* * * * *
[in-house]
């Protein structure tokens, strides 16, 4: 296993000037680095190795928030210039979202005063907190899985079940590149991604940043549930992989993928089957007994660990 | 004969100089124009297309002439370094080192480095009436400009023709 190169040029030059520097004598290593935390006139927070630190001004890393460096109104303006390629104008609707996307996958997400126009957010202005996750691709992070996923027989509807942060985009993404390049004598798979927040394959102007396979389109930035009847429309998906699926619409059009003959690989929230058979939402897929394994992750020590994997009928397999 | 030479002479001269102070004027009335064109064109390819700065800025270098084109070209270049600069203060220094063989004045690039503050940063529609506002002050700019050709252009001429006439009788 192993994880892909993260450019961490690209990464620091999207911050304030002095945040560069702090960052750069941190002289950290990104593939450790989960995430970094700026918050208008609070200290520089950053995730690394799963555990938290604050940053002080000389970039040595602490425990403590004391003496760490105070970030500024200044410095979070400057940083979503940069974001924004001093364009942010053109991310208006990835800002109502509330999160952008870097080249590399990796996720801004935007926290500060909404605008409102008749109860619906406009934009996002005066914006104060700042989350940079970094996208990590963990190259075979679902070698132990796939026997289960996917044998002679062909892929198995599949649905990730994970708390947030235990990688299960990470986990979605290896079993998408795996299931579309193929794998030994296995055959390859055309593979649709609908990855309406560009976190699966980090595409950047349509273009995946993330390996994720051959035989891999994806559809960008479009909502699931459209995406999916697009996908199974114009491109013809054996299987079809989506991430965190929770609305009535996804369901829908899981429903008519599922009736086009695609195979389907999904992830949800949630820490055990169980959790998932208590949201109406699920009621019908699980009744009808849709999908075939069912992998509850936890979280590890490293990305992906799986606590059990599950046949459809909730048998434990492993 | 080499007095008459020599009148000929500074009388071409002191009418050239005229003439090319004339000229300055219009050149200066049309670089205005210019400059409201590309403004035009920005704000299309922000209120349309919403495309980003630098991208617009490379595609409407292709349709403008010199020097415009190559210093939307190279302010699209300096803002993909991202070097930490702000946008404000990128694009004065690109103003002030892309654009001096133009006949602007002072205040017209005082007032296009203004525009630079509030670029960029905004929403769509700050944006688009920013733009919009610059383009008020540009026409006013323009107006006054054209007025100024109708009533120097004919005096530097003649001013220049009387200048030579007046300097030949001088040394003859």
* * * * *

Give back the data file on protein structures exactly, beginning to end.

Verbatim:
[in-house]
């Protein structure tokens, strides 16, 4: 296993000037680095190795928030210039979202005063907190899985079940590149991604940043549930992989993928089957007994660990 | 004969100089124009297309002439370094080192480095009436400009023709 190169040029030059520097004598290593935390006139927070630190001004890393460096109104303006390629104008609707996307996958997400126009957010202005996750691709992070996923027989509807942060985009993404390049004598798979927040394959102007396979389109930035009847429309998906699926619409059009003959690989929230058979939402897929394994992750020590994997009928397999 | 030479002479001269102070004027009335064109064109390819700065800025270098084109070209270049600069203060220094063989004045690039503050940063529609506002002050700019050709252009001429006439009788 192993994880892909993260450019961490690209990464620091999207911050304030002095945040560069702090960052750069941190002289950290990104593939450790989960995430970094700026918050208008609070200290520089950053995730690394799963555990938290604050940053002080000389970039040595602490425990403590004391003496760490105070970030500024200044410095979070400057940083979503940069974001924004001093364009942010053109991310208006990835800002109502509330999160952008870097080249590399990796996720801004935007926290500060909404605008409102008749109860619906406009934009996002005066914006104060700042989350940079970094996208990590963990190259075979679902070698132990796939026997289960996917044998002679062909892929198995599949649905990730994970708390947030235990990688299960990470986990979605290896079993998408795996299931579309193929794998030994296995055959390859055309593979649709609908990855309406560009976190699966980090595409950047349509273009995946993330390996994720051959035989891999994806559809960008479009909502699931459209995406999916697009996908199974114009491109013809054996299987079809989506991430965190929770609305009535996804369901829908899981429903008519599922009736086009695609195979389907999904992830949800949630820490055990169980959790998932208590949201109406699920009621019908699980009744009808849709999908075939069912992998509850936890979280590890490293990305992906799986606590059990599950046949459809909730048998434990492993 | 080499007095008459020599009148000929500074009388071409002191009418050239005229003439090319004339000229300055219009050149200066049309670089205005210019400059409201590309403004035009920005704000299309922000209120349309919403495309980003630098991208617009490379595609409407292709349709403008010199020097415009190559210093939307190279302010699209300096803002993909991202070097930490702000946008404000990128694009004065690109103003002030892309654009001096133009006949602007002072205040017209005082007032296009203004525009630079509030670029960029905004929403769509700050944006688009920013733009919009610059383009008020540009026409006013323009107006006054054209007025100024109708009533120097004919005096530097003649001013220049009387200048030579007046300097030949001088040394003859």